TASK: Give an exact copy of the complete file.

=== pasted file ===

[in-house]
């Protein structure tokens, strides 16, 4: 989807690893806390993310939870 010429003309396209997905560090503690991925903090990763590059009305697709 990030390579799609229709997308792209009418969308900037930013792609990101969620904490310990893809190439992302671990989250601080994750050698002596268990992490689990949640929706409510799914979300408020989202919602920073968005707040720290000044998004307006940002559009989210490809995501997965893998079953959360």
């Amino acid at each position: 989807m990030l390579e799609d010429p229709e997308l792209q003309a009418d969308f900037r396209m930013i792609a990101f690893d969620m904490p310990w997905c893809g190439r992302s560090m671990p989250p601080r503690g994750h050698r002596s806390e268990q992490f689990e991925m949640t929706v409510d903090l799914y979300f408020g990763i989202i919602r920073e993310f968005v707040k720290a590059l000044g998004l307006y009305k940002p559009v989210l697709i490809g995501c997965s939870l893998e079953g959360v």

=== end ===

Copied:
[in-house]
């Protein structure tokens, strides 16, 4: 989807690893806390993310939870 010429003309396209997905560090503690991925903090990763590059009305697709 990030390579799609229709997308792209009418969308900037930013792609990101969620904490310990893809190439992302671990989250601080994750050698002596268990992490689990949640929706409510799914979300408020989202919602920073968005707040720290000044998004307006940002559009989210490809995501997965893998079953959360």
């Amino acid at each position: 989807m990030l390579e799609d010429p229709e997308l792209q003309a009418d969308f900037r396209m930013i792609a990101f690893d969620m904490p310990w997905c893809g190439r992302s560090m671990p989250p601080r503690g994750h050698r002596s806390e268990q992490f689990e991925m949640t929706v409510d903090l799914y979300f408020g990763i989202i919602r920073e993310f968005v707040k720290a590059l000044g998004l307006y009305k940002p559009v989210l697709i490809g995501c997965s939870l893998e079953g959360v």